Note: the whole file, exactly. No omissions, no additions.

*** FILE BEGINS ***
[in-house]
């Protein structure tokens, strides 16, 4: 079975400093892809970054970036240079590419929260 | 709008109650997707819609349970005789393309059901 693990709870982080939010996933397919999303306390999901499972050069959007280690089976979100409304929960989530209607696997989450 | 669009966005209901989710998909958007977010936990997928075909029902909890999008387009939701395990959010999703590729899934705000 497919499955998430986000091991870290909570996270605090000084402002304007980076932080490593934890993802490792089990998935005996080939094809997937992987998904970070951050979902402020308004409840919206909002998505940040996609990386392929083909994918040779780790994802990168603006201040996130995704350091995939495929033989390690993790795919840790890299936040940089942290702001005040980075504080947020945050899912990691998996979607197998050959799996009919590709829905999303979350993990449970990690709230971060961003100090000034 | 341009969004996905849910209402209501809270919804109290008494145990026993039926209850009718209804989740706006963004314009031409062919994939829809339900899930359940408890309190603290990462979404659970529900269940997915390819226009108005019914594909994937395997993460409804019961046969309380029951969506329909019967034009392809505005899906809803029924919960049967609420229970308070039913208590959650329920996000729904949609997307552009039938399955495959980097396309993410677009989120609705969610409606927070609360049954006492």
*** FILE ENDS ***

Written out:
[in-house]
């Protein structure tokens, strides 16, 4: 079975400093892809970054970036240079590419929260 | 709008109650997707819609349970005789393309059901 693990709870982080939010996933397919999303306390999901499972050069959007280690089976979100409304929960989530209607696997989450 | 669009966005209901989710998909958007977010936990997928075909029902909890999008387009939701395990959010999703590729899934705000 497919499955998430986000091991870290909570996270605090000084402002304007980076932080490593934890993802490792089990998935005996080939094809997937992987998904970070951050979902402020308004409840919206909002998505940040996609990386392929083909994918040779780790994802990168603006201040996130995704350091995939495929033989390690993790795919840790890299936040940089942290702001005040980075504080947020945050899912990691998996979607197998050959799996009919590709829905999303979350993990449970990690709230971060961003100090000034 | 341009969004996905849910209402209501809270919804109290008494145990026993039926209850009718209804989740706006963004314009031409062919994939829809339900899930359940408890309190603290990462979404659970529900269940997915390819226009108005019914594909994937395997993460409804019961046969309380029951969506329909019967034009392809505005899906809803029924919960049967609420229970308070039913208590959650329920996000729904949609997307552009039938399955495959980097396309993410677009989120609705969610409606927070609360049954006492």